EVERETT, Wash. – Naval Station Everett sailors and civilian personnel volunteered to help restore habitat at Union Slough, removing invasive plant species,
on April 19. The project was part of the Navy’s celebration of Earth Day during the week.

Twenty-five Navy volunteers joined with participants from Mount Baker-Snoqualmie National Forest and EarthCorps. Union Slough is one of the natural
areas along the Snohomish River included in the Port of Everett’s environmental restoration project.

“It’s important that sailors understand the connection to the habitat near their base,” said Thomas Dildine, NSE environmental program director. “This
site is part of the Snohomish River, which connects to Puget Sound right next to the Navy piers. By being out here, we can better understand the
marine and bird life and their habitat needs.”

Volunteers spent the day removing blackberry bushes and turning the uprooted plants into compost to improve growth for native plants. Invasive plant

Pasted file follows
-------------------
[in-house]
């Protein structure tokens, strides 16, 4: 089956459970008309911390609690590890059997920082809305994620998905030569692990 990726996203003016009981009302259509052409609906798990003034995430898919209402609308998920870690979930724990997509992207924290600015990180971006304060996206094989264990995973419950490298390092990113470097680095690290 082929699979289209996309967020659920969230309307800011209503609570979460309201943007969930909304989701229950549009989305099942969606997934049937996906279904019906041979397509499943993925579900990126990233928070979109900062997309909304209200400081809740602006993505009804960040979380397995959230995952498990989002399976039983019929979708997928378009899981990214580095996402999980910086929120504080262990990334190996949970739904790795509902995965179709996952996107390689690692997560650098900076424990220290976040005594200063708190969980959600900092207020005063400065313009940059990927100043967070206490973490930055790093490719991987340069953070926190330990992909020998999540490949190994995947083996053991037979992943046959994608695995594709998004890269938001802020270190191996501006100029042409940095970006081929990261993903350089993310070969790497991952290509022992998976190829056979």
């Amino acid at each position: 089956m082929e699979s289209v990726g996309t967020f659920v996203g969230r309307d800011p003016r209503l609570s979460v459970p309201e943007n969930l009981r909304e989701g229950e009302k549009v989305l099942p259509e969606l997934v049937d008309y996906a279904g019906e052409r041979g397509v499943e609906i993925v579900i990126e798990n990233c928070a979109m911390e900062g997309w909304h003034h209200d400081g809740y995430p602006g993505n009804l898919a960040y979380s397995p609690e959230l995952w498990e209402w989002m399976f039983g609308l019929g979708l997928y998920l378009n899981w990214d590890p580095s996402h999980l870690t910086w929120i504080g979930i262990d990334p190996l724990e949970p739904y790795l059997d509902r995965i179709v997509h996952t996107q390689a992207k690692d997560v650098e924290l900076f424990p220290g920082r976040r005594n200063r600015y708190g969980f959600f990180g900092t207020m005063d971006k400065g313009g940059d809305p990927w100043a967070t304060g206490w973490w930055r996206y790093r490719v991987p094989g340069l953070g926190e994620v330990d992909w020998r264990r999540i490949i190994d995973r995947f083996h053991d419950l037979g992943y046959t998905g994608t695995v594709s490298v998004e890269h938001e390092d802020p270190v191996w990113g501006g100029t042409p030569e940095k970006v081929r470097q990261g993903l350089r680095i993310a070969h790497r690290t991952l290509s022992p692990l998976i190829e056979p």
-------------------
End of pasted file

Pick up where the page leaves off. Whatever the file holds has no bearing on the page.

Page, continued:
species, such as blackberries and tansy ragwort, overtake native plants that provide habitat for local fish and birds. By removing the invasive
species, volunteers are helping to restore the land back to its natural habitat.

“In the Navy, one of our jobs is to be good stewards and protect the environment that we train in,” said Capt. Mark Lakamp, NSE commanding officer.
“Being out here today is one way we can contribute positively toward the environment.”

In addition to supporting the local environment, NSE held various Earth Day activities on base to raise awareness on how military and civilian employees
could make a difference at work and at home. Sponsoring organizations provided educational information on the many ways to reduce waste, reuse
materials, and recycle. Guest speakers were also invited to discuss unique fish, wildlife, and bird presence at NSE and the Navy’s Jim Creek Radio
Station site that includes a protected old growth forest.

NSE has partnerships with both natural and cultural resource agencies to cooperate on protecting natural and cultural resources, while enabling military